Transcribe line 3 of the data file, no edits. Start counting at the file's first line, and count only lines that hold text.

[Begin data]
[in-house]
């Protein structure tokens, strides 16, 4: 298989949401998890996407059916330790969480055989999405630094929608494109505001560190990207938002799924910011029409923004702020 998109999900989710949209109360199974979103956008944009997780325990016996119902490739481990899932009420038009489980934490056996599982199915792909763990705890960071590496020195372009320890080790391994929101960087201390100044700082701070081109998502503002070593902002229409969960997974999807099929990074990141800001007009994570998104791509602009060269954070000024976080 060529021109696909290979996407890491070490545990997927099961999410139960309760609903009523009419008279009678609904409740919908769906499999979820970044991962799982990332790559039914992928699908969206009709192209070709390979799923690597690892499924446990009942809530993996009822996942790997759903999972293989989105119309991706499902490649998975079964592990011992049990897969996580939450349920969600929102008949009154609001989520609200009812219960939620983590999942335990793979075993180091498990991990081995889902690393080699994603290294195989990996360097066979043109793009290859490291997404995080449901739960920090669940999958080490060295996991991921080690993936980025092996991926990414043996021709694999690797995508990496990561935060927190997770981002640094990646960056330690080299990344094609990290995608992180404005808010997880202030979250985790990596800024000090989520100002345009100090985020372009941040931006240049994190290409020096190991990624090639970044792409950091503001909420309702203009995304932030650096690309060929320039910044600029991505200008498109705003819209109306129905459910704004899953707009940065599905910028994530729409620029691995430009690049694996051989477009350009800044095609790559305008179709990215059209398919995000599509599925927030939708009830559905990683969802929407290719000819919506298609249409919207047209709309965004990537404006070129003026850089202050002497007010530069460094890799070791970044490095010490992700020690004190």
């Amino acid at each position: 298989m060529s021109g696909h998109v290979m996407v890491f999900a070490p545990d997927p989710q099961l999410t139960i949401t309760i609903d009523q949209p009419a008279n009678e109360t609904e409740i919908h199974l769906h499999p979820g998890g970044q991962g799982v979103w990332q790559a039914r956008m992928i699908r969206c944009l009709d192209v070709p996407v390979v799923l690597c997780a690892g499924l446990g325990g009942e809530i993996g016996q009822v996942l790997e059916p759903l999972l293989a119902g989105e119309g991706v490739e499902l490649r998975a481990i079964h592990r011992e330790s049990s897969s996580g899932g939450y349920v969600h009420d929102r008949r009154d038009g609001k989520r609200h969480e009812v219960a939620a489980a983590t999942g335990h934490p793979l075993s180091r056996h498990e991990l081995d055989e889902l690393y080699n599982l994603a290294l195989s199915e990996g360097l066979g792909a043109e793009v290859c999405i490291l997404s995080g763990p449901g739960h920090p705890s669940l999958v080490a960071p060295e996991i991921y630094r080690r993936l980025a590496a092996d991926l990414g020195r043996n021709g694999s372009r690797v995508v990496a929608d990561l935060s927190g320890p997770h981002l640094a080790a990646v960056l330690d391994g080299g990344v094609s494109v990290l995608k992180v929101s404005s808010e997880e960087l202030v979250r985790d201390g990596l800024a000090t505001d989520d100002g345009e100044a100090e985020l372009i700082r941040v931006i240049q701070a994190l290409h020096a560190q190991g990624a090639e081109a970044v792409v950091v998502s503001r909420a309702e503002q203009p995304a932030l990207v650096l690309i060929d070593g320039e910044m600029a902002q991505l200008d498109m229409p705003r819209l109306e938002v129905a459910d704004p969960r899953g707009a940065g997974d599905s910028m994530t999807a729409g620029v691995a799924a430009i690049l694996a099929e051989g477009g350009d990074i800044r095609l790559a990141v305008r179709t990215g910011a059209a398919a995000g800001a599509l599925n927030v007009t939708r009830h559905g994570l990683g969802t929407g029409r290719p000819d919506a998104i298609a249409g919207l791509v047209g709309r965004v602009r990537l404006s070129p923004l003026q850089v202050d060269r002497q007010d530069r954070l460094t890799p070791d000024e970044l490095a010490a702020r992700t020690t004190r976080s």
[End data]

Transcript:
């Amino acid at each position: 298989m060529s021109g696909h998109v290979m996407v890491f999900a070490p545990d997927p989710q099961l999410t139960i949401t309760i609903d009523q949209p009419a008279n009678e109360t609904e409740i919908h199974l769906h499999p979820g998890g970044q991962g799982v979103w990332q790559a039914r956008m992928i699908r969206c944009l009709d192209v070709p996407v390979v799923l690597c997780a690892g499924l446990g325990g009942e809530i993996g016996q009822v996942l790997e059916p759903l999972l293989a119902g989105e119309g991706v490739e499902l490649r998975a481990i079964h592990r011992e330790s049990s897969s996580g899932g939450y349920v969600h009420d929102r008949r009154d038009g609001k989520r609200h969480e009812v219960a939620a489980a983590t999942g335990h934490p793979l075993s180091r056996h498990e991990l081995d055989e889902l690393y080699n599982l994603a290294l195989s199915e990996g360097l066979g792909a043109e793009v290859c999405i490291l997404s995080g763990p449901g739960h920090p705890s669940l999958v080490a960071p060295e996991i991921y630094r080690r993936l980025a590496a092996d991926l990414g020195r043996n021709g694999s372009r690797v995508v990496a929608d990561l935060s927190g320890p997770h981002l640094a080790a990646v960056l330690d391994g080299g990344v094609s494109v990290l995608k992180v929101s404005s808010e997880e960087l202030v979250r985790d201390g990596l800024a000090t505001d989520d100002g345009e100044a100090e985020l372009i700082r941040v931006i240049q701070a994190l290409h020096a560190q190991g990624a090639e081109a970044v792409v950091v998502s503001r909420a309702e503002q203009p995304a932030l990207v650096l690309i060929d070593g320039e910044m600029a902002q991505l200008d498109m229409p705003r819209l109306e938002v129905a459910d704004p969960r899953g707009a940065g997974d599905s910028m994530t999807a729409g620029v691995a799924a430009i690049l694996a099929e051989g477009g350009d990074i800044r095609l790559a990141v305008r179709t990215g910011a059209a398919a995000g800001a599509l599925n927030v007009t939708r009830h559905g994570l990683g969802t929407g029409r290719p000819d919506a998104i298609a249409g919207l791509v047209g709309r965004v602009r990537l404006s070129p923004l003026q850089v202050d060269r002497q007010d530069r954070l460094t890799p070791d000024e970044l490095a010490a702020r992700t020690t004190r976080s």